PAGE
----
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How we review...

Reviews are difficult to do. No -- let's rephrase that. Good reviews are difficult to do. Everyone carries their own load of personal baggage, colouring how we perceive things. That's the primary reasoning for having two reviewers work on each show we look at.

Wherever possible, we will review the original animé, as well as the North American releases, since the re-releases are often edited to cater to their specific market. (i.e., why include some obscure Japanese cultural aspect if it gets in the way of continuity? Or worse - why include a scene if it does nothing to advance the plot, but causes the MPAA rating to go from 'G' to 'NC-17'?) A particular series may have various incarnations on TV, OAV (Original Animated Video) and theater, so they are reviewed separately. Every once in a while, there will be separate series which use the same characters, but seem to have nothing else in common (such as Project A-Ko). These are also reviewed separately.

For each series being reviewed, there is an overview on the series main-page followed by a breakdown of reviews by episode. Why episodic reviews rather than overall reviews? Some series have too much variation within the series to do it justice with a single all-encompassing review. Often there will be an author change or director change in the middle of a long series, or there may be a real odd-ball episode that just doesn't appeal. When looking at buying animé on a restricted budget therefore, do you really want to spend your money on a tape which just doesn't do anything? Worse still, what if it's just a bad tape? Doing an episode by episode review doesn't really change the overall amount of work considering that a series would still have to be reviewed on the basis of all the episodes. However by doing episodic reviews, we can start reviewing a series without having all the tapes, and it is much easier to watch an episode or tape 5-6 times rather than watching a full series straight 5-6 times.

When considering the review structure, we briefly toyed with the idea of a tape by tape review, only what do you do with something like Ranma ½? For that series, you have the sub-titled version with 3 episodes per tape and the dubbed version has 2 per tape. Not easy to reconcile. Also, with some of these series, it may start out good, but the writing or the voice acting may change as time goes on making it unworthy of being collected as the series progresses.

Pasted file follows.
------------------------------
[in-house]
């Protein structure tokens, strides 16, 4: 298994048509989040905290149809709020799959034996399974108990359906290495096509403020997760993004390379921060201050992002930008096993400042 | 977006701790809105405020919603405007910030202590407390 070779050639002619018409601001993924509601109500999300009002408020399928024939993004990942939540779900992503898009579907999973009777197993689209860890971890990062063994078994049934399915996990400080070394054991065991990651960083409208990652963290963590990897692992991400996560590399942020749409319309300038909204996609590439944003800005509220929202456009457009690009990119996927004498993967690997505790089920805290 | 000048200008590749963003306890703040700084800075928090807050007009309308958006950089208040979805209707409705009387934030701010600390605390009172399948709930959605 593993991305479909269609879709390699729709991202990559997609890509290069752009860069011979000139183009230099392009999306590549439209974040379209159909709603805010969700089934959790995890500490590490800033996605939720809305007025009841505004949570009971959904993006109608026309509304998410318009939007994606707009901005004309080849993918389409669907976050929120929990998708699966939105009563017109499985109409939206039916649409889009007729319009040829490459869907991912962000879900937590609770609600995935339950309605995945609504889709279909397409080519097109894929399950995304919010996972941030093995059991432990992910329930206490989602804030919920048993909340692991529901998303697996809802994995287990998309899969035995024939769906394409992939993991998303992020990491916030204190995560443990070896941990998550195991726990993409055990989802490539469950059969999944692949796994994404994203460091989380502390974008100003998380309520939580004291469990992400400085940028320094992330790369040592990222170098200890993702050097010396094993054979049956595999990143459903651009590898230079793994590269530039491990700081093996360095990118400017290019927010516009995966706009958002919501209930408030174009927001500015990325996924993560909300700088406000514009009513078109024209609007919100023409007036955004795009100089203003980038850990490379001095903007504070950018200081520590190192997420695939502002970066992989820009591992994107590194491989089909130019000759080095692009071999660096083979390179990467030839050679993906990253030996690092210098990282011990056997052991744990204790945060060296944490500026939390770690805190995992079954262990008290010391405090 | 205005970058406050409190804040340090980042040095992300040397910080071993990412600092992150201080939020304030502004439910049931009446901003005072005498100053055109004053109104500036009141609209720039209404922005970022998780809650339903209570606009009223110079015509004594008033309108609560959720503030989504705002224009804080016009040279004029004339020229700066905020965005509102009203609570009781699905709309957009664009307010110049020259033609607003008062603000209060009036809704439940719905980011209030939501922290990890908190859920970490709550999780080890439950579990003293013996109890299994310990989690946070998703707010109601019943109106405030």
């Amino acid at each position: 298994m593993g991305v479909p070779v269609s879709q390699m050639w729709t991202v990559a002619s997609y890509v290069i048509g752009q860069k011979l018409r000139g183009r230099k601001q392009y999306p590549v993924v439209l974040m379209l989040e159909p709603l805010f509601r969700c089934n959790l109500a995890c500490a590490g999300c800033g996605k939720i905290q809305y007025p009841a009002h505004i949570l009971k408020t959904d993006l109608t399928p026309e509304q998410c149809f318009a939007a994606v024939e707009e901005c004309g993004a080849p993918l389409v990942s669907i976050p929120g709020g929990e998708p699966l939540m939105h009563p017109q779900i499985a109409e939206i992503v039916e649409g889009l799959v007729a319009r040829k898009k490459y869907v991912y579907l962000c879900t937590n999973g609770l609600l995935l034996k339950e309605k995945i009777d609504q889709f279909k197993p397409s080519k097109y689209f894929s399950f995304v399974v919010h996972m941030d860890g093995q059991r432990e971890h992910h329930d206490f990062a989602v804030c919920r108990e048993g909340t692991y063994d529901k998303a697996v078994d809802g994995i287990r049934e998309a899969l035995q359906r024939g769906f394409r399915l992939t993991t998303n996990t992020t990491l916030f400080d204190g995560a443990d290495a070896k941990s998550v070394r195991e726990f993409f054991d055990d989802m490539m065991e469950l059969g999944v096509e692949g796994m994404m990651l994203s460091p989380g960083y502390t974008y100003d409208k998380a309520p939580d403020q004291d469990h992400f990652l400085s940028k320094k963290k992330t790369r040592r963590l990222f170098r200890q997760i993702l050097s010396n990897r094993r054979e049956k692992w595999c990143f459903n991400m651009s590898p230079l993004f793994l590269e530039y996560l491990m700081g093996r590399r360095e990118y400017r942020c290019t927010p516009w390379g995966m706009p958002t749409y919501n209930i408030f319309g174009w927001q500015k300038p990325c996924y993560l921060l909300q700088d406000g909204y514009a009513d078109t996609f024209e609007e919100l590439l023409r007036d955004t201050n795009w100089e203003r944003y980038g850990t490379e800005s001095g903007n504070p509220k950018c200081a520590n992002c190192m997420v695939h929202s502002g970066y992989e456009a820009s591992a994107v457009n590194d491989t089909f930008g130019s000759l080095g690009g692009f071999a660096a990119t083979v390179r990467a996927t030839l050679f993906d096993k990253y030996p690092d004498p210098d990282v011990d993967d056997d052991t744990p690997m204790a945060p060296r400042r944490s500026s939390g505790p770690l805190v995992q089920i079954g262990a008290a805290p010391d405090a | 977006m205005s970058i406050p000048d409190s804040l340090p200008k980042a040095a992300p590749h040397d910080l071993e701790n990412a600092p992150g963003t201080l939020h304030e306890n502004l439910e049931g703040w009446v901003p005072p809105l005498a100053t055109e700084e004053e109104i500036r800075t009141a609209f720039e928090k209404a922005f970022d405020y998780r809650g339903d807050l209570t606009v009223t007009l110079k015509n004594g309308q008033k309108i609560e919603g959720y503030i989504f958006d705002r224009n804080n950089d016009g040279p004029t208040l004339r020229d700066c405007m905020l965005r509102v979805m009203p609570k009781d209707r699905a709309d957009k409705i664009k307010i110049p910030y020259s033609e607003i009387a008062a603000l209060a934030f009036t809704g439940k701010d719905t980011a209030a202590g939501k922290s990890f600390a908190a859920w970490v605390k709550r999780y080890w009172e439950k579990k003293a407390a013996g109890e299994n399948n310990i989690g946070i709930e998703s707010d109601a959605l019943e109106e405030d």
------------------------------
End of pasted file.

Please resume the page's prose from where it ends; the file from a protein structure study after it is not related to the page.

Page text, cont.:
Lastly, there are some really odd-ball tapes which have nothing in common from one story to the next such as the Japanese Classics tapes. Here you have a collection of short stories which have been put in animé format. There is no continuation from one story to the next, so it makes no sense to review the tape series as a whole. So there you have it. We really have considered the pros and cons of reviewing anime by episode. Whether you choose to read all the reviews is your prerogative, we will however provide the information for you.

The Ratings Game:

5 stars Five stars -- Outstanding piece of work. Worth adding to your collection, or great as an introduction to newbies.
4 stars Four stars -- solid entertainment. Well worth watching.
3 stars Three stars -- average. Worth a look.
2 stars Two stars -- watch only if you're a die-hard fan of the genre or series, otherwise don't waste your time.
1 star One star -- not worth the tape it's recorded on; should be buried in soft peat.
turkey Zero stars -- no redeeming features, cannot even be buried in soft peat. A real turkey.

N/A -- Not Available or Not Applicable

N/R -- Not Reviewed

Still not satisfied with our review system? Here's a more detailed look at how we try to 'quantify' our reviews:

How we review Part II

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